Developed with the input of Muslim athletes, Nike's sporting hijab launched last week, to fanfare from some, complaints from others – and a rather relateable cheeky whinge from Twitter influencer Hend Amry, who lamented she'd been 'successfully using hijab as an excuse to avoid running for years'.
The sportswear giant seems to be earning criticism for getting attention – as some smaller businesses had been producing sports hijabs before now, with less fanfare. Nike's huge global platform means that its efforts to kit out Muslim athletes are instantly amplified. No real proof yet of whether the women of the Muslim world will actually purchase the product (one Twitter commenter asked herself, 'But is it cute enough?') – still, any company seeking to end the tyranny of the overheating head and celebrating the achievements of female Muslim athletes has to be acknowledged for having its thoughts in the right place.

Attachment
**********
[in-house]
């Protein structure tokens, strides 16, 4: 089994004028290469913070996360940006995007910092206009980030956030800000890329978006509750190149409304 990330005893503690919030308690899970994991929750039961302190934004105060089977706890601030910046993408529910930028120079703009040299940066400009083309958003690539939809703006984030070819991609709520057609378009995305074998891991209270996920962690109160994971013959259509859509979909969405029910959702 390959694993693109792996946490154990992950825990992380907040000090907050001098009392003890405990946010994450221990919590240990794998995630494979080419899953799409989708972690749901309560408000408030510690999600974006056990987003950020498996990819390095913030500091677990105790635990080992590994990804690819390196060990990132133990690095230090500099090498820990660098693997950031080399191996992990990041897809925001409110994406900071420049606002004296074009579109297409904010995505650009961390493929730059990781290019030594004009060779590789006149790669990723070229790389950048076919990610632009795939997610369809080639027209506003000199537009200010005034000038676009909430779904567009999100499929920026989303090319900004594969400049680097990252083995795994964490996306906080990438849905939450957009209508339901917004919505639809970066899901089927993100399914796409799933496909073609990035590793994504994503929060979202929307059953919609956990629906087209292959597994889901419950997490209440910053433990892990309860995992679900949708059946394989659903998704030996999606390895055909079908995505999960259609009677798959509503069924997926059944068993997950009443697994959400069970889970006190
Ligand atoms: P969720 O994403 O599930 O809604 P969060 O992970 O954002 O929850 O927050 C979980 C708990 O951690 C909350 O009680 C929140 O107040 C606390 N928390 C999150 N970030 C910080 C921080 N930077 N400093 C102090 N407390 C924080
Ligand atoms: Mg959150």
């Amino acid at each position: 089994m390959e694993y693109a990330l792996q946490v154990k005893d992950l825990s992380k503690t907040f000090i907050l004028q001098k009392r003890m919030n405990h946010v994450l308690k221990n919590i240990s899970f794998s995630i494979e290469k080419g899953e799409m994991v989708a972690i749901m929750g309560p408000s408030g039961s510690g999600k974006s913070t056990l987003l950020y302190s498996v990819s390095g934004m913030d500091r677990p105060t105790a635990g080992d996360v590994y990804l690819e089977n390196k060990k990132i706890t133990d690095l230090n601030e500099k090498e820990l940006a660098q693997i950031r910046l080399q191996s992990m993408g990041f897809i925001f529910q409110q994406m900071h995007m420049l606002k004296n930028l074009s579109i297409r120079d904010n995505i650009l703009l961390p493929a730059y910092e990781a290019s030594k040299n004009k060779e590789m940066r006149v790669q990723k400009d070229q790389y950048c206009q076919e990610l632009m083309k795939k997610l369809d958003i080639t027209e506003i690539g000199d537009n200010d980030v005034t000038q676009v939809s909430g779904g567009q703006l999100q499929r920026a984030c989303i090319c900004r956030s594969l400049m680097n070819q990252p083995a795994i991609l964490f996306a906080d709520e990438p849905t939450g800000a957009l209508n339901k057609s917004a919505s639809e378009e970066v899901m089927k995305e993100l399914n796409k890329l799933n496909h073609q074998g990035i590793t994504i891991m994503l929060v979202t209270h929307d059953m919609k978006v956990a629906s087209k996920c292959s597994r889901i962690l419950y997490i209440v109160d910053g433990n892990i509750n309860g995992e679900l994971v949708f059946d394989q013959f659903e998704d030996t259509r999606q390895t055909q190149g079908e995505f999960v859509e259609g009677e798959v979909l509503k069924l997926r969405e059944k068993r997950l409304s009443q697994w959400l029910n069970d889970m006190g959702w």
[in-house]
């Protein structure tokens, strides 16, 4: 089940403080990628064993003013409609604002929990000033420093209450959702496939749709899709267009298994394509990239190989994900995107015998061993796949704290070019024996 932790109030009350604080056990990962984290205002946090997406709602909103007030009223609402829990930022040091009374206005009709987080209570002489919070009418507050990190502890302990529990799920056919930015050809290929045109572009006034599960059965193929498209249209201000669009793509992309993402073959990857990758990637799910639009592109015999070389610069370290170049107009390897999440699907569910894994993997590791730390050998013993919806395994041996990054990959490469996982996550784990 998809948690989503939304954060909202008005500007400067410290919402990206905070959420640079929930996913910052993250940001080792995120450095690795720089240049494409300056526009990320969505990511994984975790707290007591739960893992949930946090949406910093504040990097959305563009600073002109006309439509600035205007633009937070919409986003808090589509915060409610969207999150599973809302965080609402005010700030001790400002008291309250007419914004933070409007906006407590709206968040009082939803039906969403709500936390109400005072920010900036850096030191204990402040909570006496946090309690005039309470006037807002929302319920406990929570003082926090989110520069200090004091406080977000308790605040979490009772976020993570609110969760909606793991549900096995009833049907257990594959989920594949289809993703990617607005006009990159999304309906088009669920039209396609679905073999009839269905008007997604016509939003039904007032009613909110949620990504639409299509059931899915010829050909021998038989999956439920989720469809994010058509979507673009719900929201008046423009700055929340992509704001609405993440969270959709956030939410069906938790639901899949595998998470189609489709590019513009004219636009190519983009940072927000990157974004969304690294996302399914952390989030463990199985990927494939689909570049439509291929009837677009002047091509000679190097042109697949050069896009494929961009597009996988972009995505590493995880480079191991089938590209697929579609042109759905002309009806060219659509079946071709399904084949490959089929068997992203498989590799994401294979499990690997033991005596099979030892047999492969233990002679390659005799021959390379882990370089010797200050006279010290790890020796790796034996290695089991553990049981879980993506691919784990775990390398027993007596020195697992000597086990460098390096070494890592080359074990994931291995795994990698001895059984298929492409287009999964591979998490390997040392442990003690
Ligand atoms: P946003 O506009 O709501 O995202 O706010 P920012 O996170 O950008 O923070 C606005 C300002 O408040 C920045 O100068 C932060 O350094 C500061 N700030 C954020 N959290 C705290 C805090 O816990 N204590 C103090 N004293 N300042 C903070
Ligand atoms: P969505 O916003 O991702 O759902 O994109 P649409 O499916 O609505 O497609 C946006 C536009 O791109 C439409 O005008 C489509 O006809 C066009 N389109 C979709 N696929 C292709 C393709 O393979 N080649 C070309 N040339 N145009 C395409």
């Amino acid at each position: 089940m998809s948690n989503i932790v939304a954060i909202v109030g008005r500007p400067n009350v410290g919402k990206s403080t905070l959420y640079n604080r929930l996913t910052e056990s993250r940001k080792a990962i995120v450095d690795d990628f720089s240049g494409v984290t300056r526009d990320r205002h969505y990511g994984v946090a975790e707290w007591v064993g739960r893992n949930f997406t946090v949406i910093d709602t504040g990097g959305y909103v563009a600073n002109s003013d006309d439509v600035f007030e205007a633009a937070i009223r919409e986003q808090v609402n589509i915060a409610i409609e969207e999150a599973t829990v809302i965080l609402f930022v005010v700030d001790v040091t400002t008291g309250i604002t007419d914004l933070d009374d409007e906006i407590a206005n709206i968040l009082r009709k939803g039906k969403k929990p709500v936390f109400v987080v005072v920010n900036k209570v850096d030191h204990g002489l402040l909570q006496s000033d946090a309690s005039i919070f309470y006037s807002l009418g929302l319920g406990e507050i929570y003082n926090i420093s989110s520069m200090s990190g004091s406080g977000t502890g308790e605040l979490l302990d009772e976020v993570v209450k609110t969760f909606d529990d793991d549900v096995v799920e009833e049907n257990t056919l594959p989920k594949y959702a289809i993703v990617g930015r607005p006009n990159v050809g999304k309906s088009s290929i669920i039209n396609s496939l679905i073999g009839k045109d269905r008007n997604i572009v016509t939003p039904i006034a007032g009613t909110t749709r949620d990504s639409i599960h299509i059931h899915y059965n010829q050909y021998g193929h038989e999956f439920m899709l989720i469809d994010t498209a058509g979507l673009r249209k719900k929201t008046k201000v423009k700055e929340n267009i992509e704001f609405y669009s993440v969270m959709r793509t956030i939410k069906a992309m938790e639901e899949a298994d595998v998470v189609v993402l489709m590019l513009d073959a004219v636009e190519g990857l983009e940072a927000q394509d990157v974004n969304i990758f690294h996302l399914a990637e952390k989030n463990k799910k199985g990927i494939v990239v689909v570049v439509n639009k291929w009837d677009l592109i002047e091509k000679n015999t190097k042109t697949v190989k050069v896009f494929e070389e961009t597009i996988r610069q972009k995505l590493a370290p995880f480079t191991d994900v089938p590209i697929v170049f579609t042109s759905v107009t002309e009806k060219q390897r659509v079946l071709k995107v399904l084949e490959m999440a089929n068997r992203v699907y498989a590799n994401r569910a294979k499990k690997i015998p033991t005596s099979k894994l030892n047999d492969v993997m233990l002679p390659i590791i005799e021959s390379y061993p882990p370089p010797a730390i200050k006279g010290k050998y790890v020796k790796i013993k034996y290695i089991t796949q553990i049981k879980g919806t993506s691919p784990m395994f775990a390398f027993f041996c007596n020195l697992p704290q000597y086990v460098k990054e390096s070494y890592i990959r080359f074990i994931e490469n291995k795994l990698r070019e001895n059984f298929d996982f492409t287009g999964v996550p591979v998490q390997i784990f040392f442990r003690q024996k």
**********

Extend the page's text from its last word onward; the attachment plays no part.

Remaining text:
Nike's new hijab is designed to make sport more comfortable for Muslim women and goes on sale in 2018. The light fabric has tiny holes for breathability and the length has also been designed to stop it coming untucked during activity. Nike said it had been developing the new sporting hijab for a year. Sporting hijabs have been around for several years, but Nike is the first major international company to embrace the sports needs of Muslim women.